UPDATE You doubt me?:
U.S. Drug Enforcement Agency officers in Colombia allegedly participated in sex parties with prostitutes paid for by local drug cartels and received money, gifts and weapons from the groups they were investigating, according to a report released Thursday by the Office of the Inspector General.
Citing Colombian police officials, the report said there were allegations that at least nine DEA agents “solicited prostitutes and engaged in other serious misconduct while in the country.”
The 131-page report looked at allegations of sexual misconduct and harassment from 2009-2012 within the Department of Justice’s law-enforcement branches, including the FBI, the DEA, the Bureau of Alcohol, Tobacco, Firearms and Explosives, and the U.S. Marshall Service.
While the report found that there were “relatively few” allegations of sexual misconduct during that period, the DEA in Colombia seems to stand out.
In particular, the report found that local Colombian law officers allegedly arranged “sex parties” for DEA agents with prostitutes over the course of several years. Those parties were held at the agent’s government-leased quarters and were allegedly paid for by local drug cartels. A Colombian official said he sometimes held onto the agent’s weapons during the festivities.
The report also echoes the concerns of a DEA inspector who looked into the case and determined that because the parties took place in locations where the agent’s “laptops, BlackBerry devices and, other government-issued equipment were present,” it created security risks for the officers, “potentially exposing them to extortion, blackmail or coercion.”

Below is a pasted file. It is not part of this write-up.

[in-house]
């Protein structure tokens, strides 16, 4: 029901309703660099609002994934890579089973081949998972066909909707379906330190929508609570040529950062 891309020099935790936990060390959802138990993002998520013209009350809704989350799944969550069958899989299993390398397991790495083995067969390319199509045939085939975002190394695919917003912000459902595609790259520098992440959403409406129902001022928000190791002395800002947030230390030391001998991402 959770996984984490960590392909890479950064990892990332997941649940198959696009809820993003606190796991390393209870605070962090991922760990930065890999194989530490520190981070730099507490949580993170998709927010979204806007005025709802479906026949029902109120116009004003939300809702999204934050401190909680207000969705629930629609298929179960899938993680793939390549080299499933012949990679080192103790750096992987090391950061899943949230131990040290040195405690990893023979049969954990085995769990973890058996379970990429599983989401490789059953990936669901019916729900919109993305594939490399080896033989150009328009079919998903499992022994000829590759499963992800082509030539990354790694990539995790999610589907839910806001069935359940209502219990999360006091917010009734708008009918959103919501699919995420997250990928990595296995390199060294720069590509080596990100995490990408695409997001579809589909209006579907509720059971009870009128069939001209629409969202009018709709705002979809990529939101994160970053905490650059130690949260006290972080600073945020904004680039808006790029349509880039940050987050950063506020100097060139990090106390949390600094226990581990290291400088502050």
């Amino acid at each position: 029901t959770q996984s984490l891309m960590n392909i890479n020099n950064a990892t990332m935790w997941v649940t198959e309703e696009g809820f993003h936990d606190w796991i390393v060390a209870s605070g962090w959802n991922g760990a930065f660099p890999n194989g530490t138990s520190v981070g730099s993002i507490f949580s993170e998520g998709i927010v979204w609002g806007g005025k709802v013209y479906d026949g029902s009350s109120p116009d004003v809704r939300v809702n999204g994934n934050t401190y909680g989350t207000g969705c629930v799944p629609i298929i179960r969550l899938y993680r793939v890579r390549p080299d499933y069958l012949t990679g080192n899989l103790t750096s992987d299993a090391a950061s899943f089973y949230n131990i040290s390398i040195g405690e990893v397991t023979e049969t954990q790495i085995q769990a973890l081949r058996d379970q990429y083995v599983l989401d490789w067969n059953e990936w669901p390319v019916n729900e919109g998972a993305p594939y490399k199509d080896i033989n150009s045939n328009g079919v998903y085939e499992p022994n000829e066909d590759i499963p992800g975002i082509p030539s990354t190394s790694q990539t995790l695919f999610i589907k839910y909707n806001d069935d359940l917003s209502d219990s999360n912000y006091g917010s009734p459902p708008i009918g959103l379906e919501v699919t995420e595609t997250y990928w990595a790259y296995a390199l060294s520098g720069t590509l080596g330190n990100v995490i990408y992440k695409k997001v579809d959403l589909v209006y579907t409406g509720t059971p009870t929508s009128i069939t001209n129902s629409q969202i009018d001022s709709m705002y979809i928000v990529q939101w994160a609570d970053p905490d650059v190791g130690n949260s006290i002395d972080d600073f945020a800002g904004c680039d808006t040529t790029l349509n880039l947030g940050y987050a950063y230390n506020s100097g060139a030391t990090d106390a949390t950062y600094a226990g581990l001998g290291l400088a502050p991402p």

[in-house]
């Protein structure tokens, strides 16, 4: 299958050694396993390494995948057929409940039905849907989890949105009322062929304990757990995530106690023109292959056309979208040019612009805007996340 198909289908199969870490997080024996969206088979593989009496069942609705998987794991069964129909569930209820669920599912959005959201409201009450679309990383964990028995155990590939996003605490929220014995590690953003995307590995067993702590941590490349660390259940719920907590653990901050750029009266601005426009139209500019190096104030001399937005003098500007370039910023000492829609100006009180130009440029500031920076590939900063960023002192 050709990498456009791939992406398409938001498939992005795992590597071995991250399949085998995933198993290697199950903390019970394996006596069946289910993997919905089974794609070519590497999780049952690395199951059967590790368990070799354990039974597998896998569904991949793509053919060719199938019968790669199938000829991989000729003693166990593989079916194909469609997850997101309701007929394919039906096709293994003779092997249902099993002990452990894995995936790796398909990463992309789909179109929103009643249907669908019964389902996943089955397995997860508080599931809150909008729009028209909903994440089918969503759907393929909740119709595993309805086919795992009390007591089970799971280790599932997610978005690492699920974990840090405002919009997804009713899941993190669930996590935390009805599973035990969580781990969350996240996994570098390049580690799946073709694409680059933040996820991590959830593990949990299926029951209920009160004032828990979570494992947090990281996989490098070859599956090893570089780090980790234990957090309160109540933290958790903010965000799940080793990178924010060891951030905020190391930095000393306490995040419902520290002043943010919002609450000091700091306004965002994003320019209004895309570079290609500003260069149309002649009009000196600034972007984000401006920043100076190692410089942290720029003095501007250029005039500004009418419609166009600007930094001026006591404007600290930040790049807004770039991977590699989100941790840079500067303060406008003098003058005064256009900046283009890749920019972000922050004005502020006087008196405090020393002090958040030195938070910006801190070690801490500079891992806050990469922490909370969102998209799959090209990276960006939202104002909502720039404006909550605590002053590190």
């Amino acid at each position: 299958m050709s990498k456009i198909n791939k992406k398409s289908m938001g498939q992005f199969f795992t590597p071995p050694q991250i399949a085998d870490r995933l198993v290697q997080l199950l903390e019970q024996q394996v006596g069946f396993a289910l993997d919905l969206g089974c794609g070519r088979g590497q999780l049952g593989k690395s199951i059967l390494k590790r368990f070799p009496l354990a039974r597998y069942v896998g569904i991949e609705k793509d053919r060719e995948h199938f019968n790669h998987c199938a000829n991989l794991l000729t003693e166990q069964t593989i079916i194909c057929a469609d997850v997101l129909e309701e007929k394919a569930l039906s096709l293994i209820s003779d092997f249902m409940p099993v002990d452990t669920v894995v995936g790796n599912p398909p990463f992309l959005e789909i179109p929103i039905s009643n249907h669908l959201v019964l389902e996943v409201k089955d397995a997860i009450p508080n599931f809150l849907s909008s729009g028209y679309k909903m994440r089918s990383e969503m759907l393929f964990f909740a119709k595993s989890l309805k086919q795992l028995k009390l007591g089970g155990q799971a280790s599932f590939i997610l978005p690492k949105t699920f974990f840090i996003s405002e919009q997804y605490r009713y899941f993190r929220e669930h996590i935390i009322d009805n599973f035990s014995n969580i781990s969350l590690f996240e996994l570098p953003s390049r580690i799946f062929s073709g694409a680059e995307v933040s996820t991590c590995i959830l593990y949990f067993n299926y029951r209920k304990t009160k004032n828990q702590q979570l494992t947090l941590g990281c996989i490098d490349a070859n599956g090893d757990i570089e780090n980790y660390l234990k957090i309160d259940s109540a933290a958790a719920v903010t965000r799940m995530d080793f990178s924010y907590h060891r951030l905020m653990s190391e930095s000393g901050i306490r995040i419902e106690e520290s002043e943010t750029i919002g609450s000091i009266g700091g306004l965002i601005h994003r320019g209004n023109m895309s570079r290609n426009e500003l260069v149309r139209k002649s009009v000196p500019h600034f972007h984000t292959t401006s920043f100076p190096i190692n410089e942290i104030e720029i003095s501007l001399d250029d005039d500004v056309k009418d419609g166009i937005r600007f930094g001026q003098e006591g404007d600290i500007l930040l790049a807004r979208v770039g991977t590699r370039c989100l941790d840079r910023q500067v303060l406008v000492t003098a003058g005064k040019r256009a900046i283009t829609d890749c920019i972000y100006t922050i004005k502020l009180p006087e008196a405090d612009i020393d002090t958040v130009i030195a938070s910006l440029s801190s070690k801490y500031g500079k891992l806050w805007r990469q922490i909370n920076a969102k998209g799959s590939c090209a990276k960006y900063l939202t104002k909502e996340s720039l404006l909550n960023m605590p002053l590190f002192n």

While some of the DEA agents questioned denied the allegations “the information in the case file suggested they should have known the prostitutes in attendance were paid with cartel funds,” the report found.
Prostitution is legal in parts of Colombia — including the capital — and the DEA Inspector told investigators that it was “common for prostitutes to be present at business meetings involving cartel members and foreign officers.”
Eventually, seven of 10 agents admitted that they attended parties with prostitutes and the DEA imposed penalties ranging from two-day to 10-day suspensions.
The Office of Inspector General investigation was sparked, in part, by the 2012 Secret Service sex scandal in Cartagena, Colombia. In that incident, eight Secret Service members were fired and a handful of others were reprimanded for hiring prostitutes in the run-up to the Summit of the Americas, which brought together the hemisphere’s leaders.